PP07-53: An Emergent Behavioral Capability Model to Enable Transformation
Senior Director, Head Digital Insights and Innovation
Bristol-Myers Squibb Company United States
This research project was undertaken to: a) understand key behaviors that lead to an environment where innovation can occur and be sustained, despite the presence of uncertainty and b) create a behavioral capability model to enable organizations undergoing transformation.
We conducted qualitative research using the Chrysalis Innovation program within our pharmacovigilance department as the case study. This involved: literature analysis, interviews, data analysis, and framework development.
The literature analysis examined complexity driven business environments and the relationship between fixed and emergent strategy; innovation driving activities and contexts; intrapreneurial behavior; cognitive and social information processing, including sensemaking. Interviews with 20 Senior Management and Innovation team members were semi-structured and evaluated our project’s strategic business environment.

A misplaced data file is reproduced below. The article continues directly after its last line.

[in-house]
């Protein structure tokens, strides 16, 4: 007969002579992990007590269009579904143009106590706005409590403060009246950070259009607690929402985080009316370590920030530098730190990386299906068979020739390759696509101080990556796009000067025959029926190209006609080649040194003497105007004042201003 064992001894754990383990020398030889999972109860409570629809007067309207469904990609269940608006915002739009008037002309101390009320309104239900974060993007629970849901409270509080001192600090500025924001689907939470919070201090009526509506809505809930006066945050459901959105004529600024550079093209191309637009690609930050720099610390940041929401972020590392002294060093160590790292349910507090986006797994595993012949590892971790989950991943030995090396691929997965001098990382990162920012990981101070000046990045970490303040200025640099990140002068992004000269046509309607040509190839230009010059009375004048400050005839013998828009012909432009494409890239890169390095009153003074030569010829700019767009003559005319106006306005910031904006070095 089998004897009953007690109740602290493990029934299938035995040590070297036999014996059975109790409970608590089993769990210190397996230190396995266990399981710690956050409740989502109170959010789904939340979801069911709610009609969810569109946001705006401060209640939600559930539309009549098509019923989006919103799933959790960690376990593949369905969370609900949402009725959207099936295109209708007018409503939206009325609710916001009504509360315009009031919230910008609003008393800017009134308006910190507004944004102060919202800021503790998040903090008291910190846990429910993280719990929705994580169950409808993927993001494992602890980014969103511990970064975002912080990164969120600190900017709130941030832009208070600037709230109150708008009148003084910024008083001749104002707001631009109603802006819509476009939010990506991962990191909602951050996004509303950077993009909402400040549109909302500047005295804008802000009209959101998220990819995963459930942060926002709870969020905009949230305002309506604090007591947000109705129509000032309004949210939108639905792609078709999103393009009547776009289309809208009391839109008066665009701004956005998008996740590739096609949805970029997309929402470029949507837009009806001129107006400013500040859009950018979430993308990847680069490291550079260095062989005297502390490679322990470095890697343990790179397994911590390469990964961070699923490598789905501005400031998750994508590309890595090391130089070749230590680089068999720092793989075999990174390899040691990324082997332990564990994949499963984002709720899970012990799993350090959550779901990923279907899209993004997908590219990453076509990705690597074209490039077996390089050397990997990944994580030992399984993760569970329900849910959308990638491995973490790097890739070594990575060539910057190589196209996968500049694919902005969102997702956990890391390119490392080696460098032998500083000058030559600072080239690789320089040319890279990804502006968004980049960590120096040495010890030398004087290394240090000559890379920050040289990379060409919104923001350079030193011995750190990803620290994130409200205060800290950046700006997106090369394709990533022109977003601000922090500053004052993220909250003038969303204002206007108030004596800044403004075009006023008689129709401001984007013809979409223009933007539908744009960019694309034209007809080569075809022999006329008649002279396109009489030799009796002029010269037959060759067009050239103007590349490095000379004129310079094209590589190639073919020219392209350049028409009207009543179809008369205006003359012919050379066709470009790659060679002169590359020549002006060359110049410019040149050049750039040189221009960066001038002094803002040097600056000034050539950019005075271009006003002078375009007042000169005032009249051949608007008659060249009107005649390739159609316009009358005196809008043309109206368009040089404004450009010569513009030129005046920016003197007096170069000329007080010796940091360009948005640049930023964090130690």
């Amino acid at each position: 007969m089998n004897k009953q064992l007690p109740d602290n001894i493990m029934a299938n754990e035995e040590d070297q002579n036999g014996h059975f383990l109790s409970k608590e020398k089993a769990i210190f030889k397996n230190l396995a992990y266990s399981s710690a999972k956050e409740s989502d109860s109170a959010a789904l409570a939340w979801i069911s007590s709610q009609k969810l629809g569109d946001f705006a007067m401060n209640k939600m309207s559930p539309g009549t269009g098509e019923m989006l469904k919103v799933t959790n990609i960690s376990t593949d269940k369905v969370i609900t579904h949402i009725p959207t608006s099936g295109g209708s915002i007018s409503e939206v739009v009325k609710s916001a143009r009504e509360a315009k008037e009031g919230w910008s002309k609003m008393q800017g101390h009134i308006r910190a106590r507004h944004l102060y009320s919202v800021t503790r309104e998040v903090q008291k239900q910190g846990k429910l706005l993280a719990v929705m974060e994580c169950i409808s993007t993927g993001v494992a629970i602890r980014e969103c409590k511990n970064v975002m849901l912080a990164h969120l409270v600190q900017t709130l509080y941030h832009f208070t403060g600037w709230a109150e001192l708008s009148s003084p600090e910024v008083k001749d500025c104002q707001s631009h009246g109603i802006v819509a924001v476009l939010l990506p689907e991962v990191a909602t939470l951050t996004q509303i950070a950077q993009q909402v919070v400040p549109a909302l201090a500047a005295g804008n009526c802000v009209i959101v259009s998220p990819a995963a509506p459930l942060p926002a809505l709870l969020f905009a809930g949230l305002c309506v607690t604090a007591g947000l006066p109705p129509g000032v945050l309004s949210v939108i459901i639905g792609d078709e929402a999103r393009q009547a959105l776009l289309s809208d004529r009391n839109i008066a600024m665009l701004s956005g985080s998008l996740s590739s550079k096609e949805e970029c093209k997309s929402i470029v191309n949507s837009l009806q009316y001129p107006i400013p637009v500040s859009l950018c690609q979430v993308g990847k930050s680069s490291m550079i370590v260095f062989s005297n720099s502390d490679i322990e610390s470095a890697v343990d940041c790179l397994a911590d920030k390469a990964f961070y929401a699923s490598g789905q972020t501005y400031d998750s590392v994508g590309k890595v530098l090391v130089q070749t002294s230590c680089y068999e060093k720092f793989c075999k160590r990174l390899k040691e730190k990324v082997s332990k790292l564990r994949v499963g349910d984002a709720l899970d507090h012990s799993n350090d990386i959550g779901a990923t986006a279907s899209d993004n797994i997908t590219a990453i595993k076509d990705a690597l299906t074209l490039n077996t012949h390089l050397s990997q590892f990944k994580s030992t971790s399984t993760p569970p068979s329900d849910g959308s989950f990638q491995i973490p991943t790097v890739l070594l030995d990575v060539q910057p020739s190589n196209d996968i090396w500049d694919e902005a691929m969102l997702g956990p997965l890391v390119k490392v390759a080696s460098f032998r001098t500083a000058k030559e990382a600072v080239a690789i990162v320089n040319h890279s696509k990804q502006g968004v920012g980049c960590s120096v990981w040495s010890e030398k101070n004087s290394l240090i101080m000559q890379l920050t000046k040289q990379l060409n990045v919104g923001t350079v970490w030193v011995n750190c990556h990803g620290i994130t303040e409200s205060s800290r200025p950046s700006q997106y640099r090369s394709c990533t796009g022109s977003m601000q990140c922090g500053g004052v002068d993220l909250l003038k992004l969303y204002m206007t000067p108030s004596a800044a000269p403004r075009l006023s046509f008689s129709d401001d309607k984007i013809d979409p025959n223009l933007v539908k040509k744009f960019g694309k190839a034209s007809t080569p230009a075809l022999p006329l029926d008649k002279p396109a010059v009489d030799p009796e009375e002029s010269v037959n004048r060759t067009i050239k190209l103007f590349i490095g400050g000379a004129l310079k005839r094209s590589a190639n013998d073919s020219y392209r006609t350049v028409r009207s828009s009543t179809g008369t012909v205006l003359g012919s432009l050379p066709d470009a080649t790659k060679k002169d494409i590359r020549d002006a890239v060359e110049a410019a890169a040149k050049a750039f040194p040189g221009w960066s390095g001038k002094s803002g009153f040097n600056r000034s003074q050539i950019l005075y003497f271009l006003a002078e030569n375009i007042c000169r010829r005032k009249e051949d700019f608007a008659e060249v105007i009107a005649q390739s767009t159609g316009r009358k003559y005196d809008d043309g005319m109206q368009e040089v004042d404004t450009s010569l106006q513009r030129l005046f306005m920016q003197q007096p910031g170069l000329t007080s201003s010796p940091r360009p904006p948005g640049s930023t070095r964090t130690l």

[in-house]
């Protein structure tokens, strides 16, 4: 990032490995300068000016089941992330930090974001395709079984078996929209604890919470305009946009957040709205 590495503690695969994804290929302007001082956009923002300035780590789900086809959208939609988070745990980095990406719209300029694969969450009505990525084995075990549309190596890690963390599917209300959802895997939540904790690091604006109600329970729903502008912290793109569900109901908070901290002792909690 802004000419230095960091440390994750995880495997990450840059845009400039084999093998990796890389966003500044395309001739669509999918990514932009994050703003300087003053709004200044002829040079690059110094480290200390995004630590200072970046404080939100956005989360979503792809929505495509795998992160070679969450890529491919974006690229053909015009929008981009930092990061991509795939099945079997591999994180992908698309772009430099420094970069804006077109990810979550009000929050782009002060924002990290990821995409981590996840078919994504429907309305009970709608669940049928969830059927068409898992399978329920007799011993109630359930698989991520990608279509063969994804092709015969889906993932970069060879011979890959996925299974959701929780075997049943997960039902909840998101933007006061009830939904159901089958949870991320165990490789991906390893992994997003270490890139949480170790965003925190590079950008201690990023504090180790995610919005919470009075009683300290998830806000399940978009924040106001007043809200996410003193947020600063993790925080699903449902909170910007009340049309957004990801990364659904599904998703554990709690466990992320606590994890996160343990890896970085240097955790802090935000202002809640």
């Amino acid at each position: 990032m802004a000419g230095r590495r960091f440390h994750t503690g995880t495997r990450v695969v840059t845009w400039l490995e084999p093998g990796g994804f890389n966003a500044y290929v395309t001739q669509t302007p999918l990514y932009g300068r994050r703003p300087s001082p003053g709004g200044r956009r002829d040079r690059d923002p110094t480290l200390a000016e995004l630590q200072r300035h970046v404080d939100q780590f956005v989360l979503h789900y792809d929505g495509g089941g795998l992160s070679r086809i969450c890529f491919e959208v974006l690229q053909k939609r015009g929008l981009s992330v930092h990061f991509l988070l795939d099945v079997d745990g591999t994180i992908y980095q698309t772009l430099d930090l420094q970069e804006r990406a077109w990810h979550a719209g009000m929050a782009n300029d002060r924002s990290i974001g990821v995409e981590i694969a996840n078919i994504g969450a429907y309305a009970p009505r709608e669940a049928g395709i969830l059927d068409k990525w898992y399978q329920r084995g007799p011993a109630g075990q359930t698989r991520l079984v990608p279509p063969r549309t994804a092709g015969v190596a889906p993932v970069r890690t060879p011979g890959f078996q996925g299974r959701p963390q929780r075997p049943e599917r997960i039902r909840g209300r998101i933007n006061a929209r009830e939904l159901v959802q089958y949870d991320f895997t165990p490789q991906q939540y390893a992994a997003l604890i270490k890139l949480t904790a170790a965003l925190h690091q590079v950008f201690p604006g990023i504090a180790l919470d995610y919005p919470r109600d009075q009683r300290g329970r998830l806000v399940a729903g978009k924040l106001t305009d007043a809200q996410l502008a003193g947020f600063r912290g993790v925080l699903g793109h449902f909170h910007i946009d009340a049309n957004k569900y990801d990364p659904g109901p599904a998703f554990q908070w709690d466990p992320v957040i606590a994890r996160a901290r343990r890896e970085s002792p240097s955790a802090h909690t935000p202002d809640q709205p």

A range of cognitive and behavioral factors in managing through unfamiliar, uncertain and complex environments to achieve favorable outcomes and learning were identified . Through this, five factors which impact project success were identified to make up the Enterprise Activation Framework (EAF) as follows: 1) Leading Psychological Safety 2) Holding Effective Dialogue 3) Practice Contagion and Networked Knowledge 4) Interpersonal Relationships 5) The Human Experience. The EAF includes a series of questions for each of these factors which can be used to assess, influence and enable individual and team behaviors to positively impact project success. This framework can also be used to inform and organization’s change management strategy and approach.
PV has traditionally seen relatively little change compared to other functions and industries in recent years. In 2016, our organization initiated Chrysalis – a strategic PV Innovation program to transform the practice of PV from a traditional volume-based model to a value-based model. The newly formed team dedicated to this program found themselves operating in an uncertain environment, embarking on a radical journey that crossed both organizational and experiential boundaries. Despite this context, the program has led to the development of new capabilities, delivered multiple successful automation projects, and has spread the innovation mindset among a broader subset of PV professionals
2. This qualitative research involving analysis of the Chrysalis case study enabled our development of the EAF which we believe can be used to prepare for and enable transformational initiatives in any professional domain.